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Like the promised rainbow

Couple welcomes unexpected child after cancer


At just over 30-years-old, Andrea Gressman and her husband, Jason, were at a good place in life. They enjoyed their work, had three wonderful boys, and a new baby girl. They had no idea that a difficult cancer diagnosis was months away from undoing their status quo, nor could they have imagined all the good they had yet to receive.

On February 2, 2011, Andrea was diagnosed with Hodgkin’s Lymphoma, a cancer of the Lymphatic System. She was 31 and Jason was 32. Their children were 11, 5, 3 and 8-months-old.

“When I was first diagnosed, I was told I would not be able to have children again,” Andrea states. “I already had four children, so I wasn’t in the position of a lot of other women who receive this diagnosis. I was not necessarily okay with not being able to have kids again, but I was definitely thankful for what I had, and was at peace with that reality.”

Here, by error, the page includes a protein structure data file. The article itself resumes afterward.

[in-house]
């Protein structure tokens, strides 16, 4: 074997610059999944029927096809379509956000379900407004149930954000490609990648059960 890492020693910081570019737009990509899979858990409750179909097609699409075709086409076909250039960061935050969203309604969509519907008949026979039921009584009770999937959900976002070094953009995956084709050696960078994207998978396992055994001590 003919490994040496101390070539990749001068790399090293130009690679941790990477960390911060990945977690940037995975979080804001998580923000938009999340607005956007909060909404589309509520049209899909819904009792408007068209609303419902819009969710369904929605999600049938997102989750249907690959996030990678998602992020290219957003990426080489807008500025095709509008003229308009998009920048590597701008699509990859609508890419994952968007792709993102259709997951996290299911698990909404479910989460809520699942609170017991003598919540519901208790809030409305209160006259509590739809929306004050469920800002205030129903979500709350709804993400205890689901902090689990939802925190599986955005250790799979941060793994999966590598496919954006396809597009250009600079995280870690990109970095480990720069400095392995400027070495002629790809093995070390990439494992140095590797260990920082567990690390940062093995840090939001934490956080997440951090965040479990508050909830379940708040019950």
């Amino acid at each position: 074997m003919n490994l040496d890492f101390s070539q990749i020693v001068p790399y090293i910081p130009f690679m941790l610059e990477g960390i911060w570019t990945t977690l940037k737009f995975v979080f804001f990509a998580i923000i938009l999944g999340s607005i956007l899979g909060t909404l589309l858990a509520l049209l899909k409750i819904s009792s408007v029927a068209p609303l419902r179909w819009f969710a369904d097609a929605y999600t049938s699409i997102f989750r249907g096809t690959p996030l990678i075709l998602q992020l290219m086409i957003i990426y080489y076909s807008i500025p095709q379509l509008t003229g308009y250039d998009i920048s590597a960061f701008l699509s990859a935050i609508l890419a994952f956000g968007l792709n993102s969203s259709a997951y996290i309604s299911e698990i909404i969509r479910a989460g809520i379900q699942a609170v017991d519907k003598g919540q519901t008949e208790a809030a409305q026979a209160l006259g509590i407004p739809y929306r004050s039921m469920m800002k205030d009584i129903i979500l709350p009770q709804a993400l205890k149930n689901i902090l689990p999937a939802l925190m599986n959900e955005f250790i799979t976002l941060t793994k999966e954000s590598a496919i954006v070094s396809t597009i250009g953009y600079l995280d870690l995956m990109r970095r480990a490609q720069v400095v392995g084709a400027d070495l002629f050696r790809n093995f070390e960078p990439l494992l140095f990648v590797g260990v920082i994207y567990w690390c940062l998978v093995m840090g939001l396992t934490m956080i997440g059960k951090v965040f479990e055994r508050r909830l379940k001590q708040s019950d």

Gressman’s unrest was not in not being able to have more children, it was in not being able to care for the children she already had. In three days, she weaned her 8-month old daughter and transitioned from being a new mom with a growing family, to fighting for her life.

While Gressmen underwent 10 months of cancer treatment, Jason slipped into the role of both father and mother. Their kids chipped in as well, with everyone focused on the same goal – beating the cancer.